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Does the Breast Cancer Age at Diagnosis Differ by Ethnicity? A Study on Immigrants to Sweden

Hemminki, Kari LU ; Mousavi, Seyed Mohsen LU ; Sundquist, Jan LU and Brandt, Andreas LU (2011) In Oncologist 16(2). p.146-154
Abstract
Background. Age-specific incidence rates for breast cancer in low-risk and high-risk ethnic populations differ by age at which the incidence maximum is reached: around 50 years in low-risk populations and over 60 years in high-risk populations. The interpretation of these differences remains unsettled, one line primarily referring to biological differences, the second one to cohort effects of rapidly increasing rates in young populations, and the third one to incomplete registration of cancer in the elderly. Methods. The nationwide Family-Cancer Database was used to analyze standardized incidence ratios (SIRs) and age at diagnosis of breast cancer in female immigrants to Sweden by their region of origin compared with women native to Sweden... (More)
Background. Age-specific incidence rates for breast cancer in low-risk and high-risk ethnic populations differ by age at which the incidence maximum is reached: around 50 years in low-risk populations and over 60 years in high-risk populations. The interpretation of these differences remains unsettled, one line primarily referring to biological differences, the second one to cohort effects of rapidly increasing rates in young populations, and the third one to incomplete registration of cancer in the elderly. Methods. The nationwide Family-Cancer Database was used to analyze standardized incidence ratios (SIRs) and age at diagnosis of breast cancer in female immigrants to Sweden by their region of origin compared with women native to Sweden matched on birth year and other relevant factors. Results. We showed first that the SIRs for breast cancer were lower in many immigrant groups compared with natives of Sweden; women from Turkey had the lowest SIR of 0.45, followed by those from Chile (0.54) and Southeast Asia (0.57). Women from nine regions showed an earlier mean age at diagnosis than their matched Swedish controls, the largest differences being 5.5 years for women from Turkey, 5.1 years for those from Asian Arab and "Other African" countries, 4.3 years for those from Iran, and 4.0 years for those from Iraq. Conclusions. The results show that in many immigrant groups, the diagnostic age is earlier (< 50 years) than in natives of Sweden (> 50 years), suggesting that true biological factors underlie the differences. These factors may explain much of the international variation in breast cancer incidence. Identifying these factors should advance understanding of breast cancer etiology and prevention. The Oncologist 2011; 16: 146-154 (Less)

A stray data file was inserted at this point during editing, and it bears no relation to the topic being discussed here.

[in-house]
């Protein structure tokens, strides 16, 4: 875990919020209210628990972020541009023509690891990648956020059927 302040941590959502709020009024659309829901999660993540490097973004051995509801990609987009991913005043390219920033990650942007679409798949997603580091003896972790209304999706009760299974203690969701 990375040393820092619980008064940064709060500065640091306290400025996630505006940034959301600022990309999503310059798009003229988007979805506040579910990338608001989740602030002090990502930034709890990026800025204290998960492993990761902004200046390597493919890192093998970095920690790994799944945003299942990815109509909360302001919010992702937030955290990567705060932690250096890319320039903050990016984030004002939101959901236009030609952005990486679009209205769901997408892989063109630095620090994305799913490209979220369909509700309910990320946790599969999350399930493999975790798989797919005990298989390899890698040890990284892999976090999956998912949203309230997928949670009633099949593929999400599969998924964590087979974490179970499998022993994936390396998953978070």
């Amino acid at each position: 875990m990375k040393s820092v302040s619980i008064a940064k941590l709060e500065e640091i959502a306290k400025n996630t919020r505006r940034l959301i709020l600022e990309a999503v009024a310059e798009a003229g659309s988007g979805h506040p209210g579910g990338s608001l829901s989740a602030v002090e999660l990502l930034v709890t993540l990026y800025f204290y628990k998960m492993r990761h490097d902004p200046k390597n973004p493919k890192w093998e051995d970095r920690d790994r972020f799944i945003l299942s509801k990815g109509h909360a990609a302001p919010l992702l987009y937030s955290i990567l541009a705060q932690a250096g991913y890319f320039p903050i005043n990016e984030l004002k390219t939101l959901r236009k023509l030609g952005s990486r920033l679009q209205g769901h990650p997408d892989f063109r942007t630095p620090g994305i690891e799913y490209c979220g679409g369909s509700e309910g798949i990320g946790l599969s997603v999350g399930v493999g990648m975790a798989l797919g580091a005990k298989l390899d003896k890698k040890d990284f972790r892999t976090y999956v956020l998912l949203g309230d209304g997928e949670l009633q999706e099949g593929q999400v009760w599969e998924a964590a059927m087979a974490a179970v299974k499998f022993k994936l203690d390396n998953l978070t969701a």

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author
organization
publishing date
type
Contribution to journal
publication status
published
subject
in
Oncologist
volume
16
issue
2
pages
146 - 154
publisher
AlphaMed Press
external identifiers
  • wos:000287698900003
  • scopus:79952608618
ISSN
1083-7159
DOI
10.1634/theoncologist.2010-0104
language
English
LU publication?
yes
id
b0881831-61dd-46d5-868c-c094d774b2e2 (old id 1872566)
date added to LUP
2011-04-04 08:08:54
date last changed
2017-10-22 04:09:11
@article{b0881831-61dd-46d5-868c-c094d774b2e2,
  abstract     = {Background. Age-specific incidence rates for breast cancer in low-risk and high-risk ethnic populations differ by age at which the incidence maximum is reached: around 50 years in low-risk populations and over 60 years in high-risk populations. The interpretation of these differences remains unsettled, one line primarily referring to biological differences, the second one to cohort effects of rapidly increasing rates in young populations, and the third one to incomplete registration of cancer in the elderly. Methods. The nationwide Family-Cancer Database was used to analyze standardized incidence ratios (SIRs) and age at diagnosis of breast cancer in female immigrants to Sweden by their region of origin compared with women native to Sweden matched on birth year and other relevant factors. Results. We showed first that the SIRs for breast cancer were lower in many immigrant groups compared with natives of Sweden; women from Turkey had the lowest SIR of 0.45, followed by those from Chile (0.54) and Southeast Asia (0.57). Women from nine regions showed an earlier mean age at diagnosis than their matched Swedish controls, the largest differences being 5.5 years for women from Turkey, 5.1 years for those from Asian Arab and "Other African" countries, 4.3 years for those from Iran, and 4.0 years for those from Iraq. Conclusions. The results show that in many immigrant groups, the diagnostic age is earlier (&lt; 50 years) than in natives of Sweden (&gt; 50 years), suggesting that true biological factors underlie the differences. These factors may explain much of the international variation in breast cancer incidence. Identifying these factors should advance understanding of breast cancer etiology and prevention. The Oncologist 2011; 16: 146-154},
  author       = {Hemminki, Kari and Mousavi, Seyed Mohsen and Sundquist, Jan and Brandt, Andreas},
  issn         = {1083-7159},
  language     = {eng},
  number       = {2},
  pages        = {146--154},
  publisher    = {AlphaMed Press},
  series       = {Oncologist},
  title        = {Does the Breast Cancer Age at Diagnosis Differ by Ethnicity? A Study on Immigrants to Sweden},
  url          = {http://dx.doi.org/10.1634/theoncologist.2010-0104},
  volume       = {16},
  year         = {2011},
}